Help the Chili Fire Department

“Adopt a Hydrant”



As winter approaches, please help the Chili Fire Department by adopting the fire hydrant closest to your home or business and keep it free of snow during the winter months.

Please make it a point to uncover your fire hydrant after each and every snowfall by clearing a path approximately 4 feet around the hydrant and shovel a path from the street or roadway up to the fire hydrant.

These actions will allow the fire department to quickly locate the fire hydrant and obtain a water supply for firefighting activities, and give the fire department room to work with this hydrant should the need arise.

At a fire, the fire department must quickly locate and gain a water supply source from the closest fire hydrant to a home or a business. A fire truck carries enough water on board for approximately 8 minutes of firefighting.

If a fire hydrant is buried by the snow, it is difficult to find and valuable time is lost by the time it takes by digging it out. It may take from 5 to 7 minutes to dig out a fire hydrant buried by the snow. This delay in gaining a water supply from a fire hydrant may disrupt the timely manner in which firefighters are able to fight the fire and may allow a fire to grow. A fire doubles in size every 20 seconds. 

Carbon Monoxide Legislation

In New York

Effective February 22, 2010 there is a new Law in New York State to protect the families from the #1 cause of accidental poisoning deaths in the United States, carbon monoxide or (CO)  

Amanda’s Law States

·       CO alarms must be installed in all new and existing one and two-family dwellings, multifamily dwellings and rentals having fuel burning appliances or having attached garages.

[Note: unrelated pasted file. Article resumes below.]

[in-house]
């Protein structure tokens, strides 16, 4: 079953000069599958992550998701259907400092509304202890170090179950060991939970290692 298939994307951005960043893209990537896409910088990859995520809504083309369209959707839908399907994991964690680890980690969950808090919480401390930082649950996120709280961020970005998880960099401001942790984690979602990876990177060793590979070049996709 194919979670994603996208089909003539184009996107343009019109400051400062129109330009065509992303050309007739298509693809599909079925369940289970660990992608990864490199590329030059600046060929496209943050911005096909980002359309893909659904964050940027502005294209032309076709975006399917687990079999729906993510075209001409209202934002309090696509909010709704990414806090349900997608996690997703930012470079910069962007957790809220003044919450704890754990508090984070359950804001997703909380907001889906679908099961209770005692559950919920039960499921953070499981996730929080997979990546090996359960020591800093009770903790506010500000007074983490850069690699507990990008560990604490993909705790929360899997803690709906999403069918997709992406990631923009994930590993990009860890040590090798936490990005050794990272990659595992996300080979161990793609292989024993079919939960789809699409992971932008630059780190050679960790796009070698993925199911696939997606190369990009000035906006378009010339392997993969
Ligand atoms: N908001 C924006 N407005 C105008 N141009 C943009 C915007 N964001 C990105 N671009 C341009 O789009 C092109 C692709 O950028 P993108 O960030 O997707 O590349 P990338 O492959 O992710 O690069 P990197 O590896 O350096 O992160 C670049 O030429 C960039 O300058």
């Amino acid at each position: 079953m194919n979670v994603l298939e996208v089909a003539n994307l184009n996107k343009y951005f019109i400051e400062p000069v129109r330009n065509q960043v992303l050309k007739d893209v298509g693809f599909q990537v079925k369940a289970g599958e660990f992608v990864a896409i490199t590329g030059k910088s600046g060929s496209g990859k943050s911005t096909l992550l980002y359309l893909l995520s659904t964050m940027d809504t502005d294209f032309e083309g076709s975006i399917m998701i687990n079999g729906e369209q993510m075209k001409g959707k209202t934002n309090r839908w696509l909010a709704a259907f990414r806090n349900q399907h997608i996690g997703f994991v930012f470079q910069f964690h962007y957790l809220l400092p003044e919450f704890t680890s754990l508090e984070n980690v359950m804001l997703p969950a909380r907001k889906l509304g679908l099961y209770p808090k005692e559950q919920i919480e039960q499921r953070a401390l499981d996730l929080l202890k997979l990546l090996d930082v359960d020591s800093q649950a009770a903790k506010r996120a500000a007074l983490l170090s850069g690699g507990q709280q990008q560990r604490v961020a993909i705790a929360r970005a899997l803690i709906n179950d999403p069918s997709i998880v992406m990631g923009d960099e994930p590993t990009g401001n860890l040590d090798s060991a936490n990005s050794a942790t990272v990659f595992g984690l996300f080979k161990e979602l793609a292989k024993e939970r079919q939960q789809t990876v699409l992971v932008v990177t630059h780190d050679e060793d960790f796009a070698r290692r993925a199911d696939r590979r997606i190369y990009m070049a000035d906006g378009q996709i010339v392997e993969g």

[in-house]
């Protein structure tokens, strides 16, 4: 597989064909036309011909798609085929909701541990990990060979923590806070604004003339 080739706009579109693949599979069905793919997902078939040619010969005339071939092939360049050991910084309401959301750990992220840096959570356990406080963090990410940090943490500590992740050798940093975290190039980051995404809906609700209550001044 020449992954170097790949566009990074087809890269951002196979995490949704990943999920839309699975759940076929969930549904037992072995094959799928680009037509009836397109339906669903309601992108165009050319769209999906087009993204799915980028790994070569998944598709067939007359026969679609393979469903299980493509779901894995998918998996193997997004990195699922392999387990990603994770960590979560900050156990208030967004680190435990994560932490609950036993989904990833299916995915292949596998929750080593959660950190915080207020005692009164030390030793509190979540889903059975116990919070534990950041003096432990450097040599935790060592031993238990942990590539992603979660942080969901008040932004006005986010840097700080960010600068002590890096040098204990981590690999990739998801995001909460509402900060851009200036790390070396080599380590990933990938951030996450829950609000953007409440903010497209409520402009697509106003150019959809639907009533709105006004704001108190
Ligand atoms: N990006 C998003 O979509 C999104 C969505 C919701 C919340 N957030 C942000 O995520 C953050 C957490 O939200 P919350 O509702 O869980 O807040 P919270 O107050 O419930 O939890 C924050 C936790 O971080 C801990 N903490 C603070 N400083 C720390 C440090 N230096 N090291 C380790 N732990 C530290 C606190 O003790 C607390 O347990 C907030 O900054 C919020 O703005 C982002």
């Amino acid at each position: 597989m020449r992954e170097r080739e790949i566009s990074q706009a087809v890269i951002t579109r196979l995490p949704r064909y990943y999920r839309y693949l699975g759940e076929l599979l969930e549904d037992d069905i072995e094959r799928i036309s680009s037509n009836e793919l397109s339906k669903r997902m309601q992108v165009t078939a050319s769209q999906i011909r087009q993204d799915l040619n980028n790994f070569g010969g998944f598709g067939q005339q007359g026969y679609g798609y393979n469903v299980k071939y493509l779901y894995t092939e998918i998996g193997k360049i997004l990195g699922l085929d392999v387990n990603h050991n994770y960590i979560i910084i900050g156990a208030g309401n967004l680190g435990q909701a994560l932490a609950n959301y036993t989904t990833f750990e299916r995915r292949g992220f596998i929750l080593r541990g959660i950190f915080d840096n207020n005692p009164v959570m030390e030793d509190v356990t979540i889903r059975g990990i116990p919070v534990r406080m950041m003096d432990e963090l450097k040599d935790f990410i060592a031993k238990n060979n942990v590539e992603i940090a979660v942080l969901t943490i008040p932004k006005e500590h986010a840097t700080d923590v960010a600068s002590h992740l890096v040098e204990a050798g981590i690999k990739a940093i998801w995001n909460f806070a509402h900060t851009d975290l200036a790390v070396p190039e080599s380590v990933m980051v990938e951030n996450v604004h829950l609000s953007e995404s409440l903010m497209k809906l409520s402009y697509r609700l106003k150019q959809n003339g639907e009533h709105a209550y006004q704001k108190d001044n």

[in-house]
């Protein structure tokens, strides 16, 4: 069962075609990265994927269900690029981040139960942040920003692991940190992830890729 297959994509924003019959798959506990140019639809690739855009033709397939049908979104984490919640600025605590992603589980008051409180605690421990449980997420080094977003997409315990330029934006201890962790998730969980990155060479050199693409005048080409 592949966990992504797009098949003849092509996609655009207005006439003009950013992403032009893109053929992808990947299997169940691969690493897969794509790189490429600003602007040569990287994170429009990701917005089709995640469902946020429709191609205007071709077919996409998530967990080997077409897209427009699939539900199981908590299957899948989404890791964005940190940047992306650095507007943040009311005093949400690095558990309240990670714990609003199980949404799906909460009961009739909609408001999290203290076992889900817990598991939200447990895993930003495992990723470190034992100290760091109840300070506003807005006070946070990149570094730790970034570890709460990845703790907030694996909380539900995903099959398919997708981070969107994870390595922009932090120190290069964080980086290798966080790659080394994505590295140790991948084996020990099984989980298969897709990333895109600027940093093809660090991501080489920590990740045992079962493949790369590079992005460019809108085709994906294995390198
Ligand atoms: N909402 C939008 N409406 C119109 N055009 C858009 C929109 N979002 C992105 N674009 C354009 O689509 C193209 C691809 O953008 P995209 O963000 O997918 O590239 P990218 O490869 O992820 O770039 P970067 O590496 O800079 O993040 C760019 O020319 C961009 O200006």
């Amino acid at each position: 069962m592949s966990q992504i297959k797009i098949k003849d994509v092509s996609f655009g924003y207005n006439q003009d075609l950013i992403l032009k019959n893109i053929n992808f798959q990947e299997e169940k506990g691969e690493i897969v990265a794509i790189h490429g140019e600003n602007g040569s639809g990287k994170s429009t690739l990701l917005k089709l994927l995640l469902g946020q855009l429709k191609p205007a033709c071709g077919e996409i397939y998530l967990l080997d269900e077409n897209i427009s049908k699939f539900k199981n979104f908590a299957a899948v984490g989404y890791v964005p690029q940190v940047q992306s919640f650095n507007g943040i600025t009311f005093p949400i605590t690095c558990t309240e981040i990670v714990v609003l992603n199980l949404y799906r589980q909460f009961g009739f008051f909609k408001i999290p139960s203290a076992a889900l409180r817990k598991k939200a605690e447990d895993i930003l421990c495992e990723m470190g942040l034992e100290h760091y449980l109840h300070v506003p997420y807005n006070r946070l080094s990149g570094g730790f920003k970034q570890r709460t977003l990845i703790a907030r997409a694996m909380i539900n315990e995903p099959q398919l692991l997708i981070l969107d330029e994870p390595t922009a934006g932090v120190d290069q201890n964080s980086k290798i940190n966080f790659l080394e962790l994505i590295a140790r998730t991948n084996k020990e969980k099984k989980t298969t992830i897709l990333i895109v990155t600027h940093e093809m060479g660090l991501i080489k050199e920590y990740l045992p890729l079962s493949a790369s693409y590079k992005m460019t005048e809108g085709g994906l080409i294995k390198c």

·       CO alarms should be installed in a central location outside each sleeping area on every level of your home.

Carbon Monoxide Safety

·       Carbon Monoxide is often called the “silent killer” because it is odorless, colorless and tasteless.

·       Symptoms often mimic the flu without a fever and can include dizziness, severe headache, nausea, sleepiness, fatigue, weakness and disorientation.

·        Any time a fuel-burning appliance malfunctions or is installed improperly CO can quickly reach dangerous levels leading to injury or even death.

Safety Tips

·       Install at least one battery-powered, hardwired or plug –in style CO alarm in a central location outside each sleeping area.

·       Replace CO detector every five years.

·       Do not leave a vehicle running in your garage fumes can seep inside.

·       Do not operate a charcoal or gas grill inside or outdoors near a window where CO fumes could seep in. 

Proudly Staffed By Volunteers Since 1931 






This information is provided as a courtesy by the Chili Volunteer Fire Department. For further information in regards to the new law go to